Graphic design is an increasingly important element of production design. The world around us is comprised of signs, ads, brand logos and typography, which we are tasked with recreating on the silver screen. Our colleagues discuss their relationship with their graphic designers.

Patti Podesta

"In the midst of composing an entire universe, I adore paying attention to the smaller graphic gesture."

James Chinlund

"When tackling a new space, the graphic layer is as important a consideration to me as the set decoration, or the props, or the construction elements."

Toni Barton

"the conversation leading to the collaboration must be as open and exploratory as the tools that allow them to create."

Bret Tanzer

"Even though my approach is loose and organic, it is important that my graphic artist and I have a short-hand and stay in constant communication, since locations, characters and ideas change every minute."

August 25, 2018

How do you collaborate with your graphic artist?

Patti Podesta

Patti Podesta is an LA-based Production Designer with a background in fine art. Notable projects include television "American Gods" and "Hannibal", the pilots for “Snowpiercer”, “Homeland” and “Elementary” and feature films “Memento” “Love and Other Drugs” and “Bobby.” She has been nominated for a Primetime Emmy and the Art Director’s Guild Award three times. In 2012 she designed the exhibition dedicated to the work of director Stanley Kubrick for the Los Angeles County Museum of Art.

I preface this by saying that I did quite a bit of graphic design before I became a production designer; books, catalogues and posters mainly for clients in the art world, and I also designed titles for film and television. I’ve always been interested in how ideas conveyed by image reveal themselves over time. In the midst of composing an entire universe, I adore paying attention to the smaller graphic gesture. Which is to say I fully admit to being demanding about the graphics. (The word obsessive has been used.)

So I warn graphic designers before I hire them that I am persnickety about this aspect of production design. I always have an initial conversation with my crew to share my ideas for the project, which are conceptual and abstract about meaning, paired with descriptions for color, flatness, texture, etcetera. I expect them to keep the overall arc of our project in mind and to have a thought about how a specific assignment might perform within it: Is it the centerpiece or background; is it counterpoint or funny or sad; is it part of an historic description. I dislike standard-looking graphics just as much as overly self-conscious designs. I usually give some specific direction and/or reference to begin. Schizo thinking on the part of the graphics team is welcome, because we want to produce a complex sense of place and not settle into a single style. I am happy when the designers present something not previously discussed, although I maintain veto-power. It can be frightening to have the production designer looking over one’s shoulder, so I avoid this, but often my people would rather I just sit with them for revisions. There are always revisions, and it can be frustrating if you’re trying to give direction from an image on your phone in a scouting van! So it is helpful that I speak the language of 2d design, which allows the process to go a little more smoothly. I have been known to say, “try again” if the design does not warrant critique. This is usually accompanied by a heavy sigh, but I try to be patient with designers who are not as experienced and have often been told, “I learned a lot working with you on this project.”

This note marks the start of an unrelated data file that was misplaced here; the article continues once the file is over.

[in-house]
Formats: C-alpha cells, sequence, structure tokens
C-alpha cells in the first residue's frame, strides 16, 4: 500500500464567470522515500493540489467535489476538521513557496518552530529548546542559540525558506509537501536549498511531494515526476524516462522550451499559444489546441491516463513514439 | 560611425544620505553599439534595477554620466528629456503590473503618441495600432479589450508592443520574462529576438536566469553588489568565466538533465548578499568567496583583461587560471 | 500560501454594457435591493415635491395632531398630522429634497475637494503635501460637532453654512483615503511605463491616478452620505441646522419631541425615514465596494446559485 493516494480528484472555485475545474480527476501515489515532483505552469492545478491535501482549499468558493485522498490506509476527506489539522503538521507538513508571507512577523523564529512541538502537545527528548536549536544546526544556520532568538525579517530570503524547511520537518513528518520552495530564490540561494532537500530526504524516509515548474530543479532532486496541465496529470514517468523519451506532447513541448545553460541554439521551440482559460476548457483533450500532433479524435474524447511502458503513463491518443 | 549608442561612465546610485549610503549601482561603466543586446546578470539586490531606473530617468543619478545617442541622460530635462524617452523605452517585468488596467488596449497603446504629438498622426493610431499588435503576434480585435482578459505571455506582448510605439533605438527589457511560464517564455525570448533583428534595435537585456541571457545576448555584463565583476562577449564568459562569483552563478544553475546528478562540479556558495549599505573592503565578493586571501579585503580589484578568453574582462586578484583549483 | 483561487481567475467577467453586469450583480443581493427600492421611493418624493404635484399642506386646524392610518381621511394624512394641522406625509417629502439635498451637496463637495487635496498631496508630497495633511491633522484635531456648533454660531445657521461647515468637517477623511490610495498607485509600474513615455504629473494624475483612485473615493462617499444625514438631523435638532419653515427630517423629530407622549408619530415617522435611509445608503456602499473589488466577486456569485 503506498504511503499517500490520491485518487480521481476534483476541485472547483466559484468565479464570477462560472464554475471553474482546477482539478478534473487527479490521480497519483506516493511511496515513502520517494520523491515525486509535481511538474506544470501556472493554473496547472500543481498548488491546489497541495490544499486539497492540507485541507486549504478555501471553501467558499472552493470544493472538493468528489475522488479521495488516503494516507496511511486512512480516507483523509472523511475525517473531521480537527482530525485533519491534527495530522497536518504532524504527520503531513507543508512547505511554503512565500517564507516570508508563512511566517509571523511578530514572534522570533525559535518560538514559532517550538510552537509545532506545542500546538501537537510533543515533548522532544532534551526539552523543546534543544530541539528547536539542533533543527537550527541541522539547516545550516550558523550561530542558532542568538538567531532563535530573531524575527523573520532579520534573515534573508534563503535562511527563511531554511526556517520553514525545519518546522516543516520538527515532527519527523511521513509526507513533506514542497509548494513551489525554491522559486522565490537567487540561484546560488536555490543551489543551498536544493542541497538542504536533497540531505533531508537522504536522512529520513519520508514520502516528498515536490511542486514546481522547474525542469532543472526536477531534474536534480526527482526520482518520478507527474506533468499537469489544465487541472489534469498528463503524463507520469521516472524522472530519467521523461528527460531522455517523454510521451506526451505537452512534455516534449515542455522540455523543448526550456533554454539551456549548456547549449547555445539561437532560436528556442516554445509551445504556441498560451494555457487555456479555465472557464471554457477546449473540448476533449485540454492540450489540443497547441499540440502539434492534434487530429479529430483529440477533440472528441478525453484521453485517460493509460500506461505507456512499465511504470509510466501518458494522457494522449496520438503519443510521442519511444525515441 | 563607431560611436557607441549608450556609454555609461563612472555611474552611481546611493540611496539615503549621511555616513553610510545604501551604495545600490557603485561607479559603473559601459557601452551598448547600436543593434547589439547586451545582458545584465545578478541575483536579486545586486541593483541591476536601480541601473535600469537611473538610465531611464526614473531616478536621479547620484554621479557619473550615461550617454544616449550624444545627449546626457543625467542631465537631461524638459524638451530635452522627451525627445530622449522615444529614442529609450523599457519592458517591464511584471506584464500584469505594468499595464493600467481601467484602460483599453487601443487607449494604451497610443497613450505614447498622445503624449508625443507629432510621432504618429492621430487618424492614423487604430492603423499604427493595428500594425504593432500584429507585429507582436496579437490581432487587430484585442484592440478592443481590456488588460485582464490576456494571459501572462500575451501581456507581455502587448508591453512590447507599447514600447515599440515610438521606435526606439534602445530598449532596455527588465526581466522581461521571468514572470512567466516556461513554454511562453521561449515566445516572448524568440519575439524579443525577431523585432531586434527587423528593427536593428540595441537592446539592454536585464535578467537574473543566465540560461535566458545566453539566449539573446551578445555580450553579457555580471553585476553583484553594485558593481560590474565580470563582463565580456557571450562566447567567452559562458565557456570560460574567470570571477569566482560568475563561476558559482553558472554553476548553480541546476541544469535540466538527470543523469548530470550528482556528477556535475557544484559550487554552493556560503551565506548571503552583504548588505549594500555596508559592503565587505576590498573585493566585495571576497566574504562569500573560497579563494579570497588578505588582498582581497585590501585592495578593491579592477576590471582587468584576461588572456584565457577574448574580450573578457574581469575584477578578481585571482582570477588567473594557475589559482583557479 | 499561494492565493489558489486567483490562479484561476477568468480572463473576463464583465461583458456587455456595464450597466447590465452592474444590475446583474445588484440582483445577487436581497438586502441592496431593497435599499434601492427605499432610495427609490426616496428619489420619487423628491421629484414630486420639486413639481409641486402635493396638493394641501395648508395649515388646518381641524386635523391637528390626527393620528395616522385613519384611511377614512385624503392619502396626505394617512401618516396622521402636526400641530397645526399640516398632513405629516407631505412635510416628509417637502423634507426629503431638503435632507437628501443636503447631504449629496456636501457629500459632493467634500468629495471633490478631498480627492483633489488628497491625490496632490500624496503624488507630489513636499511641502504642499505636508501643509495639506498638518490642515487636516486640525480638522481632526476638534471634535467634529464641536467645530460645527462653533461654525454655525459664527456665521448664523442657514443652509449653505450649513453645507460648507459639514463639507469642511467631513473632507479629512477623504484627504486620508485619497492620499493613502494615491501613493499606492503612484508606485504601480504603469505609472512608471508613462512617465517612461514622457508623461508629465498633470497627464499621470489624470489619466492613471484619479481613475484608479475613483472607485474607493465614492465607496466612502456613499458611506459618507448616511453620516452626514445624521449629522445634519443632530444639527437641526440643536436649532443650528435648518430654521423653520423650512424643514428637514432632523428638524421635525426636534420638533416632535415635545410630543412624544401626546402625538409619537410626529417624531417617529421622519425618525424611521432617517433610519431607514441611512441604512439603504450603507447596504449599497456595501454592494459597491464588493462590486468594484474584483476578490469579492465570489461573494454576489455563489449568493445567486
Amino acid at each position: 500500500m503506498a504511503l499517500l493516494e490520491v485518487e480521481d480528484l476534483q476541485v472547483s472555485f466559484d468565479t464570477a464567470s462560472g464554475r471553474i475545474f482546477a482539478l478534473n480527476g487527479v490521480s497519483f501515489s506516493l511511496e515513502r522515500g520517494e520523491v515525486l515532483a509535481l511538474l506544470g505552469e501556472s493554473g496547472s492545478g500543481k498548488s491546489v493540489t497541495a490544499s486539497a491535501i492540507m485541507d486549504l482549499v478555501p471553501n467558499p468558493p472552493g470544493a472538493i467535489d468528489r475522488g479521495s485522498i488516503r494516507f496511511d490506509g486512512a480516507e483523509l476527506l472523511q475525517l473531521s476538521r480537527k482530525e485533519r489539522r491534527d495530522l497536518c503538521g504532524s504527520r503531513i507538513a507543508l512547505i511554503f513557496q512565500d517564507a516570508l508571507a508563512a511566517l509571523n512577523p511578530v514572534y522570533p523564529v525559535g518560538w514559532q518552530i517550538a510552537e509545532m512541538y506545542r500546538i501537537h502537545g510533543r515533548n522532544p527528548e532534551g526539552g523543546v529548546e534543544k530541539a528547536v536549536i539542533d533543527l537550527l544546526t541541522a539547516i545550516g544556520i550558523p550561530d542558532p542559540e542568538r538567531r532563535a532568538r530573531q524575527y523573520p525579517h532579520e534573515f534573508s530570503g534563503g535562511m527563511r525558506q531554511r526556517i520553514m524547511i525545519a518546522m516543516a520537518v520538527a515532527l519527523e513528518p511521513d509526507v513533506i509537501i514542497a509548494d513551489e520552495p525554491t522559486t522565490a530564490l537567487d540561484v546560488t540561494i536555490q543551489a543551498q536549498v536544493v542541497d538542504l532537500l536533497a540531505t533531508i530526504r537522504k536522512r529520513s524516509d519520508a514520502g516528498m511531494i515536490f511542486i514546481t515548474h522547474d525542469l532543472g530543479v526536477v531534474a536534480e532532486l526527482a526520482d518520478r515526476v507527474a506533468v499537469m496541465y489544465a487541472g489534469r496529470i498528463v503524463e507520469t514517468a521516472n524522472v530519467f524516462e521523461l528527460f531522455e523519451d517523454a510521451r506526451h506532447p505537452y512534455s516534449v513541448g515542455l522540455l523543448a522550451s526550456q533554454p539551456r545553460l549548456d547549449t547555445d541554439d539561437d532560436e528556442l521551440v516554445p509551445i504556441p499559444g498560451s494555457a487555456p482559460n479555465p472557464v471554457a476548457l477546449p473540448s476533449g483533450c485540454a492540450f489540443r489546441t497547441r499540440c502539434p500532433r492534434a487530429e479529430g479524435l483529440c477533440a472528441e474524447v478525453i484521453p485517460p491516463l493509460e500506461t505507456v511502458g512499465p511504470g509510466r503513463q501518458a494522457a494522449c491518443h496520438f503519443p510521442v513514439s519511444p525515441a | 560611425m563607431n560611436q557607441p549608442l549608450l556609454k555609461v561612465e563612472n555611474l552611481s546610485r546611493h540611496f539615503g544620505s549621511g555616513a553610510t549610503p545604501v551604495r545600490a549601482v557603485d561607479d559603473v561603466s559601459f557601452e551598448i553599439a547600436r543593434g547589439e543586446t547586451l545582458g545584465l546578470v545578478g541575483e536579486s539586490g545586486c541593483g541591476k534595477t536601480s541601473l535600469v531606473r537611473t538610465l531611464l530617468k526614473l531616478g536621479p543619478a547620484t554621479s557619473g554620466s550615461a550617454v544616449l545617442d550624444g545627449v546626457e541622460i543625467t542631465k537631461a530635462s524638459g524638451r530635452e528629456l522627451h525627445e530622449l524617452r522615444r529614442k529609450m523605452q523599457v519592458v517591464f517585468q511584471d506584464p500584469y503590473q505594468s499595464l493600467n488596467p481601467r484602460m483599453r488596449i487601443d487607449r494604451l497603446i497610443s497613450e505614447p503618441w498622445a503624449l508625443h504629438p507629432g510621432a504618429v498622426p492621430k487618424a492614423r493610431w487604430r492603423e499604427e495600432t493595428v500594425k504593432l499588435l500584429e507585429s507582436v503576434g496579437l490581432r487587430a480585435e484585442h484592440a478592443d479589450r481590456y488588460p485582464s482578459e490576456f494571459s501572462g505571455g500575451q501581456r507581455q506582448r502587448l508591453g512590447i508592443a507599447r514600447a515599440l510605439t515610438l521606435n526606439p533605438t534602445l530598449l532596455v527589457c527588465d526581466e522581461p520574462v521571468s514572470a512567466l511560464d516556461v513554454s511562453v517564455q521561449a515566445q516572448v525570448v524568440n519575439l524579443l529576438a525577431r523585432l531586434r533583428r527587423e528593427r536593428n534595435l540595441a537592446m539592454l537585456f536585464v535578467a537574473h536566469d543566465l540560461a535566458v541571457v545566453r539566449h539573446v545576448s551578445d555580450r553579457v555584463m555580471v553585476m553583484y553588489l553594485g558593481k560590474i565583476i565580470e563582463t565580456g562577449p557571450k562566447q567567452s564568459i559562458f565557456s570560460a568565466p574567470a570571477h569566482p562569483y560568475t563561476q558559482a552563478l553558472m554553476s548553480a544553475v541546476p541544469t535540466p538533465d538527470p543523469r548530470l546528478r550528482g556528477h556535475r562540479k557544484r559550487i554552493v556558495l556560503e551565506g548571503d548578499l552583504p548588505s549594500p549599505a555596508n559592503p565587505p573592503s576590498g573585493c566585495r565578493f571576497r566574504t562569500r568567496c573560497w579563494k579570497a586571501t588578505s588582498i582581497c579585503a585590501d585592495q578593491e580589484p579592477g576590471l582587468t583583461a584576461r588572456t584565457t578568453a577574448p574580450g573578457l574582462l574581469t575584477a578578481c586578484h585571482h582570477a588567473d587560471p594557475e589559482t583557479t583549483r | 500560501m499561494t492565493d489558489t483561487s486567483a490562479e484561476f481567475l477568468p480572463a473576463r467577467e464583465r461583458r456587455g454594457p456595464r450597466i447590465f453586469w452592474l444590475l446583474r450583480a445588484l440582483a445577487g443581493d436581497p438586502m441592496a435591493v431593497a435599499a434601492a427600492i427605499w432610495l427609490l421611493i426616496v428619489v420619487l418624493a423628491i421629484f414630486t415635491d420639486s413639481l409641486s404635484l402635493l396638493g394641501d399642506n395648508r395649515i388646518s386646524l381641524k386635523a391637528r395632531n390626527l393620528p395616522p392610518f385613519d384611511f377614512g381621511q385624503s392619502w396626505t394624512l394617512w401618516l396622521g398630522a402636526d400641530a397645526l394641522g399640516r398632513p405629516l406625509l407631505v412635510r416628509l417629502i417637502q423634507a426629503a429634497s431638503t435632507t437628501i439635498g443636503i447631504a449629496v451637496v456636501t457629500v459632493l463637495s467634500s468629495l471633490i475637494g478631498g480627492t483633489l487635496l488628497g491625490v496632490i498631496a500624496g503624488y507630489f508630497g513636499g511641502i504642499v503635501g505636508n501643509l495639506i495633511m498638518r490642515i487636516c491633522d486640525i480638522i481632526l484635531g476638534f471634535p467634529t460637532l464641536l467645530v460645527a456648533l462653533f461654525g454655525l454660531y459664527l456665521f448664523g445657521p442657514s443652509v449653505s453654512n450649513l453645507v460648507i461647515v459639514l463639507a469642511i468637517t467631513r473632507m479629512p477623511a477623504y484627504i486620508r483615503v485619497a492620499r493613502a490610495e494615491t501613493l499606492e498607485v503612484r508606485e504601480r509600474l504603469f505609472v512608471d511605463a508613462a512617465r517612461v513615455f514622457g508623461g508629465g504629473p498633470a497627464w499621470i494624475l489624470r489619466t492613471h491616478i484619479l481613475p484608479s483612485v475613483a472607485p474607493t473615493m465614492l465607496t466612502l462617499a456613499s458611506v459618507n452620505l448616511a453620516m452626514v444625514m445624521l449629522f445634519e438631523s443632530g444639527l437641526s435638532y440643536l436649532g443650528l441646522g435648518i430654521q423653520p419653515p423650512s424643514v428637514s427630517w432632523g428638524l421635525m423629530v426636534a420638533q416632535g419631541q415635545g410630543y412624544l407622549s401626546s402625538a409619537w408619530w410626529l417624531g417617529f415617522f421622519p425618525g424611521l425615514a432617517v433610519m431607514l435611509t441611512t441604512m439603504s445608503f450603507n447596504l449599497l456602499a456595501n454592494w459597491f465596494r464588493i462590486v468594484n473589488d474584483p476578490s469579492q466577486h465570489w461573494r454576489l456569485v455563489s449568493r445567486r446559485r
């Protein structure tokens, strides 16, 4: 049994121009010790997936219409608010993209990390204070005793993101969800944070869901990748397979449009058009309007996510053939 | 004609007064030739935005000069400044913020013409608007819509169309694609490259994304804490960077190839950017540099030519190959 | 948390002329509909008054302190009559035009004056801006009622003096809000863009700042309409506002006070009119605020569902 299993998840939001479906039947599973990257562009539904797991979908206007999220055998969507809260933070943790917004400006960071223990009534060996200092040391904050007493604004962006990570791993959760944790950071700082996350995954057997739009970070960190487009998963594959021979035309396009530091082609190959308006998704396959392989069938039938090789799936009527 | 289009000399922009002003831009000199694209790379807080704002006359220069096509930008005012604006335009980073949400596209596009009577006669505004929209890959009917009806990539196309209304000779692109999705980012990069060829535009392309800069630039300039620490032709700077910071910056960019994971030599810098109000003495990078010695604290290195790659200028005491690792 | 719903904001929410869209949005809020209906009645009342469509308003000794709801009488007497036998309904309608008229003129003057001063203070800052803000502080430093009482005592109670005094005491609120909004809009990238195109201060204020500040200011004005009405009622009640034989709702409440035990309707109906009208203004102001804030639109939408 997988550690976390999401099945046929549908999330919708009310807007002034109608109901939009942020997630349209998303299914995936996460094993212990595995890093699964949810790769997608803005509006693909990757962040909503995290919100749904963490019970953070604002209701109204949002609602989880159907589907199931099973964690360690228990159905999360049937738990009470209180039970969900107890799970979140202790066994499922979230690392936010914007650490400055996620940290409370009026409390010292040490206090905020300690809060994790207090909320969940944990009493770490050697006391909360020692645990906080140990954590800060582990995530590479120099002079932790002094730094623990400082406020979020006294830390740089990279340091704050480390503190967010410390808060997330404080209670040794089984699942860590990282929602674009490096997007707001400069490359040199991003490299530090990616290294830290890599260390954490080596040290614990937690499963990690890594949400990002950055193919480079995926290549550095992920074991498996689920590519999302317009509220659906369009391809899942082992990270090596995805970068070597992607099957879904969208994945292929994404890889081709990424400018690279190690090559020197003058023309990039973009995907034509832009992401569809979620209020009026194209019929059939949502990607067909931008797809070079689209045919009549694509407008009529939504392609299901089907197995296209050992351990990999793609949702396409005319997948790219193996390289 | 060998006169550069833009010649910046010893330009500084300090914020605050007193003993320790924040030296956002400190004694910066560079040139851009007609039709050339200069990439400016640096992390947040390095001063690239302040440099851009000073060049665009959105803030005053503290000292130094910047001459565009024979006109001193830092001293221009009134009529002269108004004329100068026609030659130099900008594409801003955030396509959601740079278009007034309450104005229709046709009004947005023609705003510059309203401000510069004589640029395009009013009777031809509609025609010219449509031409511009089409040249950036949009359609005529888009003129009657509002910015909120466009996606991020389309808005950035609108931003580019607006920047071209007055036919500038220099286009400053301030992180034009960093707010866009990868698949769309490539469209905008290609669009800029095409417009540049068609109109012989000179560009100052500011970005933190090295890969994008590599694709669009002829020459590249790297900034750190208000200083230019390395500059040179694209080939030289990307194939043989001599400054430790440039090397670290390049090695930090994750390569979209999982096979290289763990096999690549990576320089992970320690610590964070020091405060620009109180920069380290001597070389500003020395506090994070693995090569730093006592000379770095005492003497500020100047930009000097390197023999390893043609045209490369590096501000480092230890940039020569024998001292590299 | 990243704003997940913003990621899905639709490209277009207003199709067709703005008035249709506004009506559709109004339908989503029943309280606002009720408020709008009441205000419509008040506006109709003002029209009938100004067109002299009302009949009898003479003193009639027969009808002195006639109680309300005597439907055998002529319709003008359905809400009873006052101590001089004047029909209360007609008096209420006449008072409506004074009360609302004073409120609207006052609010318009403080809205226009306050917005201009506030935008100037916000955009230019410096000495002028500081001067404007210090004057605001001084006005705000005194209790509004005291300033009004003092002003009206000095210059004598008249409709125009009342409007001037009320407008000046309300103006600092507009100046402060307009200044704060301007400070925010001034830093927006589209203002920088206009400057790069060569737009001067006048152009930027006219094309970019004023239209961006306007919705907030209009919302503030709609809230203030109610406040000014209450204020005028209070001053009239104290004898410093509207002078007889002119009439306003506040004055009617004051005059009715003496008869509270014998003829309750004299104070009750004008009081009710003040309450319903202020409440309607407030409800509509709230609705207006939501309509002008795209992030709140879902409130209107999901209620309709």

Clearly, graphics is no longer just signage and paperwork, and its redefinition is evolving with technology. I’ve done elaborate floors and ceilings, thousands of Egyptian hieroglyphs and TREES with my people in the last few years. I often use my graphic designer to help present visual ideas to producers and directors. The possibility that we can design and then produce what is in our heads is what keeps many of us working, at least it’s what keeps me working! The new graphics squad allows production designers to push further and the multitasking designers on my crew are a bigger and bigger part of that.
I’ve worked with a few brilliant ones: Aaron Morrison in Toronto, and Joel Waldrep from New Mexico, whom I have brought with me on projects. He surprises me. And Martin Charles, whom so many of us have collaborated with: Martin came to Pittsburgh for the film Love and Other Drugs. Although it was not in the script until production began, we were asked to produce an entire Pharmaceutical Convention. From scratch. I’m quite sure I would have lost my mind had he not been there.

Toni Barton

Toni Barton is an NYC-based production designer that studied architecture at USC and theatre design at NYU. She is currently designing a Netflix/Marvel project and previously worked for many years as an art director and as an NYU adjunct professor.

Computers are a tool, but not the artist itself.

When building an art department, I prefer working with a graphic artist whose interests and talent extend beyond their computer and various software programs. I rely on their knowledge of history, art, architecture, typography and their ability to navigate comfortably from graphite to a stylus – with all media in between.

Creating environments can be specified thoroughly by the writer or only painted in as broad strokes – void of definitive details. While I am breaking down the script, selecting research, creating concept sketches and color palettes; the graphic artist is starting to conceive options to propel our discussion. I try to come to that conversation with clear conceptual parameters that lead to answers and further the conversation… Meaning, I am completely invested in hearing how the graphic artist understands the story development.

When the script lists artistic details all the way down to each piece of art, every book on the library shelf and certificates framed on the wall that has to be created verbatim to the script; I love the challenge of finding the character’s back story in the design of these elements, their hierarchy and placement in the environment. Over the arc of a television season, we design multiple elements that appear very similar but need to vary greatly. How many different non-descript posters are needed to plaster a venue wall, meet the clearance requirements, align with a color scheme and still allow for our hero concert poster to easily be seen? And how do you begin the design of the poster, that will turn into concert tickets and then finally an album jacket cover when you don’t even know the songs the character will eventually sing?